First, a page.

The ubiquitous Gotham by Tobias Frere-Jones found its way unto the 9/11 memorial’s stone at the site of the World Trade Center. The New York Times reports on the use of Gotham in the memorial, as set and chosen by Pentagram partner Michael Gericke.
Funny you say that because its exactly the question I asked myself the other day watching the news about that memorial: “what face used on it?”
Gotham fit very well obviously! good choice.
Unrelated to Gotham, but connected to New York and typography . . .
In the Royal Tennenbaums’ fictional New York City (e.g. “247th Street Y”, “Gypsy Cab Company”), Futura is used all over the place. Does anyone think that was intentional (given all the other subtleties of the movie)?
Joey – Yes, I think director Wes Anderson used the same detail in Rushmore.
Wes Anderson is an inveterate Futuraphile. Somewhere on the web, someone posted an outstanding open letter to Anderson entreating him not to use the font next time; I seem to recall that this took the form of dozens of fake movie stills, each festooned with Futura wherever possible. (I can’t seem to find the page by googling it, but if someone else is luckier I hope they’ll post it — it was really pretty funny.)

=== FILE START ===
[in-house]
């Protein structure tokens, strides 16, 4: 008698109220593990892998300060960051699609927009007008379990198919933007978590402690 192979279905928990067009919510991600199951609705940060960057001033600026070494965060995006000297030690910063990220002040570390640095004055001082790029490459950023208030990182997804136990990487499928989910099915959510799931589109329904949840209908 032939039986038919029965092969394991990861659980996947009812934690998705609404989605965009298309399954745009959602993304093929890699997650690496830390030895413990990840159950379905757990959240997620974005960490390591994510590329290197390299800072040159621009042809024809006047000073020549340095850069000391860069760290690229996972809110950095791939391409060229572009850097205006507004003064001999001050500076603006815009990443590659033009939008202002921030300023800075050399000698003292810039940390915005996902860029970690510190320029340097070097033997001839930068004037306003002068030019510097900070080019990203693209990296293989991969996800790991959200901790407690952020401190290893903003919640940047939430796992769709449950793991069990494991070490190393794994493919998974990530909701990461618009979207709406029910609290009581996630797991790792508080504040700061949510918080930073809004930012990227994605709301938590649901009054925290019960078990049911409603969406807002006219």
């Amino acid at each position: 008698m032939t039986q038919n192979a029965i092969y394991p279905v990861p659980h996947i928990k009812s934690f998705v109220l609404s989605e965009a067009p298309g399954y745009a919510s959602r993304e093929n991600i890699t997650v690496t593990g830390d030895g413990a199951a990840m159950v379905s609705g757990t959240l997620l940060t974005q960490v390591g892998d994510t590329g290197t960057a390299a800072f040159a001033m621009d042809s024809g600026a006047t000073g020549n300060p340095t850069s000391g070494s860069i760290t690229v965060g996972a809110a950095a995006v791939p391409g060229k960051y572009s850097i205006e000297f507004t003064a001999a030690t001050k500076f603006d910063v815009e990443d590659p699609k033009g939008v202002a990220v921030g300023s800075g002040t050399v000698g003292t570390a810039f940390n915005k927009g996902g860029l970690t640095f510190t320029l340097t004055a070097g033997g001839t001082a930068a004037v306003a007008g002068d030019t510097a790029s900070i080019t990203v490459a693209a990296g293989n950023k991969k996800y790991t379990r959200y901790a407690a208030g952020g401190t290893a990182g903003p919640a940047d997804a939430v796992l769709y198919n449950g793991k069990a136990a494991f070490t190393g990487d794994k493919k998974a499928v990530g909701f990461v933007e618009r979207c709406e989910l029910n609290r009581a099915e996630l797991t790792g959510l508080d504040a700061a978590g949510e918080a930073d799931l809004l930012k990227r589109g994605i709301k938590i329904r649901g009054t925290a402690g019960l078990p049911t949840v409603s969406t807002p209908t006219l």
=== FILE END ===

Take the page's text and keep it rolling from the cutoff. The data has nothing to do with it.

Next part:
I think Gotham was a great choice. I also think they should have had it cut by hand. It’s not like they couldn’t afford it.
Notify me of follow-up comments by email.
Notify me of new posts by email.
Typographica is a review of typefaces and type books, with occasional commentary on fonts and typographic design. Edited by Stephen Coles, also of Fonts In Use and The Mid-Century Modernist.
Founded in 2002 by Joshua Lurie-Terrell. Relaunched in 2009 by Coles and Chris Hamamoto.
Set in Adelle Sans by TypeTogether, Turnip by David Jonathan Ross, and JAF Bernini Sans by Tim Ahrens.
Brought to you by this month’s nameplate sponsor, FontShop, MyFonts, FontFont, Wordpress, and the letter B. Read our editorial policy.
Fonts In Use
Type at work in the real world.
The Anatomy of Type
A book about the finer details of typefaces.
Lettering on vintage cars, appliances, and other objects.
Fleurs Coiffeur Liqueur
Lettering on storefronts.